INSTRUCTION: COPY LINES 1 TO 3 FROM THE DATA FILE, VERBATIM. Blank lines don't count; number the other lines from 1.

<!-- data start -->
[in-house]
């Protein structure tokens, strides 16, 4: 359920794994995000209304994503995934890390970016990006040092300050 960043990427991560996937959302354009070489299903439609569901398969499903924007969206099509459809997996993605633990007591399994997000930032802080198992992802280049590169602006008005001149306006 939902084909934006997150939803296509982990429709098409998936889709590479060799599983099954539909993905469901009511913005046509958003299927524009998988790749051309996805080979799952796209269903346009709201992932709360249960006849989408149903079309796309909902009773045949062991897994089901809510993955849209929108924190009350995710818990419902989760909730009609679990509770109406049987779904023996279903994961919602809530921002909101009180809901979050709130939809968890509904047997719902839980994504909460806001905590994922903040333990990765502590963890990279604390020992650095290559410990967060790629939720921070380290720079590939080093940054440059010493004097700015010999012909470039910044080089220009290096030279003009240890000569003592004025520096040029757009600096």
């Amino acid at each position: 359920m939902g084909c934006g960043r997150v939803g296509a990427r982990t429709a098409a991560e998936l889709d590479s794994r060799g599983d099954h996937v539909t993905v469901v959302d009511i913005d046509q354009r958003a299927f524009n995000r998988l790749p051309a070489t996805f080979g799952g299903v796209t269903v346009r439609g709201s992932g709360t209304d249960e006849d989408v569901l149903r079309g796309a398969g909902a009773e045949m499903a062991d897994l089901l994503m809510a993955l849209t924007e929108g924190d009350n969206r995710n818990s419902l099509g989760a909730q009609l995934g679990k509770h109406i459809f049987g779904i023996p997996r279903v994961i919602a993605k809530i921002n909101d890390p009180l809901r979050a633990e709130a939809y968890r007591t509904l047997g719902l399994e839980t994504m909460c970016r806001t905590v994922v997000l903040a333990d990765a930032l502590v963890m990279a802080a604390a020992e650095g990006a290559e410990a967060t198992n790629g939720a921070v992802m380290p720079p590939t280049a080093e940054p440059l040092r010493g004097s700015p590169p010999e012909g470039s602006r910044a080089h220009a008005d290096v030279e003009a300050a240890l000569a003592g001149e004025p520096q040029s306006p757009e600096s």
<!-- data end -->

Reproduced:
[in-house]
């Protein structure tokens, strides 16, 4: 359920794994995000209304994503995934890390970016990006040092300050 960043990427991560996937959302354009070489299903439609569901398969499903924007969206099509459809997996993605633990007591399994997000930032802080198992992802280049590169602006008005001149306006 939902084909934006997150939803296509982990429709098409998936889709590479060799599983099954539909993905469901009511913005046509958003299927524009998988790749051309996805080979799952796209269903346009709201992932709360249960006849989408149903079309796309909902009773045949062991897994089901809510993955849209929108924190009350995710818990419902989760909730009609679990509770109406049987779904023996279903994961919602809530921002909101009180809901979050709130939809968890509904047997719902839980994504909460806001905590994922903040333990990765502590963890990279604390020992650095290559410990967060790629939720921070380290720079590939080093940054440059010493004097700015010999012909470039910044080089220009290096030279003009240890000569003592004025520096040029757009600096």
């Amino acid at each position: 359920m939902g084909c934006g960043r997150v939803g296509a990427r982990t429709a098409a991560e998936l889709d590479s794994r060799g599983d099954h996937v539909t993905v469901v959302d009511i913005d046509q354009r958003a299927f524009n995000r998988l790749p051309a070489t996805f080979g799952g299903v796209t269903v346009r439609g709201s992932g709360t209304d249960e006849d989408v569901l149903r079309g796309a398969g909902a009773e045949m499903a062991d897994l089901l994503m809510a993955l849209t924007e929108g924190d009350n969206r995710n818990s419902l099509g989760a909730q009609l995934g679990k509770h109406i459809f049987g779904i023996p997996r279903v994961i919602a993605k809530i921002n909101d890390p009180l809901r979050a633990e709130a939809y968890r007591t509904l047997g719902l399994e839980t994504m909460c970016r806001t905590v994922v997000l903040a333990d990765a930032l502590v963890m990279a802080a604390a020992e650095g990006a290559e410990a967060t198992n790629g939720a921070v992802m380290p720079p590939t280049a080093e940054p440059l040092r010493g004097s700015p590169p010999e012909g470039s602006r910044a080089h220009a008005d290096v030279e003009a300050a240890l000569a003592g001149e004025p520096q040029s306006p757009e600096s």